In their targeting ability, both the CTS-6 and BCTQ Symptom Severity Scale covered patients, as their mean obtained location score was around zero. This indicates a well-targeted measure which is neither too easy nor too hard. A positive mean location score would indicate that the sample as a whole was located at a higher level of symptoms than the mean, while a negative value would indicate the opposite. The results of the CTS-6 and BCTQ Symptom Severity Scale also revealed no differences between the age or gender distributions in the person-item threshold. Instead, the mean location score for the BCTQ Functional Status Scale was negative, indicating that the sample as a whole was located at a lower level of disability than the mean. In practice, this means that the BCTQ Functional Status Scale may have limited ability to detect functional status, or changes in it, in patients who have undergone carpal tunnel release and thus already have lower disability. This may especially be the case in younger subjects, as in this study the patients under age 60 exhibited lower disability values than those aged 60 above. No gender difference was noted in the person-item threshold distribution.
In the RMT model, the person separation index is used instead of reliability indices. However, the person separation index is analogous to a reliability index. The separation index describes the ratio of genuine separation to separation including measurement error. In the present study, the person separation index values of 0.73, 0.86 and 0.77 for the CTS-6, BCTQ Symptom Severity and Functional Status Scales, respectively, demonstrated good reliability for all three measures, as a minimum value of 0.7 is required for group use and 0.85 for individual use . These reliability values are on more or less the same level as observed by Atroshi et al.  In their study, the reliability of the person separation index was 0.87 for the Symptom Severity Scale, and 0.88 for the CTS-6, indicating that the performance of the CTS-6 is similar to that of the original 11-item Symptom Severity Scale. In our recent report on a test-retest reliability experiment with most of the same subjects (N=193), we showed, from the perspective of classical test theory, that both of the BCTQ scales had high internal consistency, with a Cronbach’s alpha of 0.93 for both symptoms and function . In the RMT partial credit model analysis, the calculation is equivalent to the Cronbach’s alpha, except that the logit value, as opposed to raw score, is used in the same formula. Both reports, with slightly different sample sizes, confirm that the scales perform well in separating respondents on the latent trait continuum.
Item threshold analysis may show a disordered threshold, if the response option wording is ambiguous, or if respondents find it difficult to discriminate between response options. In the present item threshold analysis of the CTS-6, items 3 (“How severe are the following symptoms in your hand? - numbness or tingling at night”) and 6 (“How often did the following symptoms in your hand wake you up at night? - numbness or tingling”) were disordered. In both items, merging response categories 3 (moderate/2 or 3 times) and 4 (severe/4 or 5 times) in the 5-point scale resulted in disordered response category thresholds in item 5 (“How often did the following symptoms in your hand wake you up at night? –pain”). However, merging response categories 3 and 4 in the 5-point scale produced ordered thresholds for each item and made the response categories work as intended. These results suggest that response options 3 and 4 in certain original items of the CTS-6 may be semantically or numerically too close to one another.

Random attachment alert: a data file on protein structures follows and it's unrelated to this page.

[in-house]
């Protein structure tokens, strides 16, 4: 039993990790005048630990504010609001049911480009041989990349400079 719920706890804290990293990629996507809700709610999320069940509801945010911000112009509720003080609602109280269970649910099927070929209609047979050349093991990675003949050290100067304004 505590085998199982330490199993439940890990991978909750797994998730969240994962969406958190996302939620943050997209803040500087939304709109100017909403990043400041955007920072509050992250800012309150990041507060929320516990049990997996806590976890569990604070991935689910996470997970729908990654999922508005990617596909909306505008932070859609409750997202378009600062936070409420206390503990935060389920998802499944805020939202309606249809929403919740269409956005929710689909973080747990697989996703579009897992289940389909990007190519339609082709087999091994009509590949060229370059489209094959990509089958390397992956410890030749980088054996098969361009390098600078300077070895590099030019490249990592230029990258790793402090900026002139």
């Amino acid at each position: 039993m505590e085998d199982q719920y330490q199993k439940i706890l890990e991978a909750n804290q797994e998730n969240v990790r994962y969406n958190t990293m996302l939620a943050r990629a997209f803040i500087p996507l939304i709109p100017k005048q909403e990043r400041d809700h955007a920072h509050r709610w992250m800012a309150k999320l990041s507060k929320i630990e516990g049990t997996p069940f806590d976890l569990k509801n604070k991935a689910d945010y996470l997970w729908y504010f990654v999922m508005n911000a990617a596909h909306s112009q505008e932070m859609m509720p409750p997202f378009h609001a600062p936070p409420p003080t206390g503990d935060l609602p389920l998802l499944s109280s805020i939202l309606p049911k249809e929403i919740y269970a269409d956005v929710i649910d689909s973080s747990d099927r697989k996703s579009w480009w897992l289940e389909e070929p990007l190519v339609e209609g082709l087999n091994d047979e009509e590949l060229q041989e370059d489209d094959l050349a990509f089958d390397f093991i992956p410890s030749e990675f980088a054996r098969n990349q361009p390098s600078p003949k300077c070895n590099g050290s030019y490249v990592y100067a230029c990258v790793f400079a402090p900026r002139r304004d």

In the item threshold analysis of the BCTQ Symptom Severity Scale, 7 of the 11 items showed ordered categories. In the 4 items which showed disordered thresholds (items 4, 5, 7 and 11), merging response categories 3 (≈ moderate) and 4 (≈ severe) in the 5-point scale produced ordered thresholds. All eight items in the BCTQ Functional Status Scale had ordered thresholds, indicating that patients were able to differentiate between the response options.
The main strength of this study is that it is the first to systematically investigate the structural validity of the BCTQ and 6-item CTS by applying the RMT Model. We also had a sample of well over 200 patients, which may be regarded as of sufficient size for conducting psychometric analyses .
A limitation is that we only had patients who had undergone surgery for treatment of carpal tunnel syndrome. Thus, the results are generalizable mainly to patients in that situation. Another limitation relates to the fact that the questionnaires were distributed to individuals one year after surgery. It is thus possible that many symptoms will have resolved by this time point. The third limitation concerns the cross-sectional study design, which does not allow the monitoring of the test-retest reliability and responsiveness of the questionnaires. We have, however, previously measured and reported on the test-retest reliability of the BCTQ (Symptom Severity Scale and Functional Status Scale) with the most of the same patients . Both scales showed excellent test-retest reliability, each with an intraclass correlation coefficient greater than 0.8. Nevertheless, the responsiveness of the BCTQ and CTS-6 remains to be studied in heterogeneously treated carpal tunnel syndrome patients. To the best of the authors’ knowledge, this is the first study to apply the RMT to the CTS-6 and the BCTQ. The RMT has advantages in assessing measurement constructs and item response categories. The RMT model utilizes predefined mathematics-based criteria into which the data should fit for successful measurement of a latent trait. The generalizability of the present results to other language versions is strong. The RMT assumes that there is one latent trait in the scale. This has its limitations in the analysis, such as when assessing a scale for symptoms that may have multiple aspects. Further research could investigate how the CTS-6 functions in longitudinal settings both as a 6-item scale and as two distinct scales for pain and numbness. This would provide further knowledge on the signal-to-noise ratio for the CTS-6 index score and its scores measuring for two different latent traits.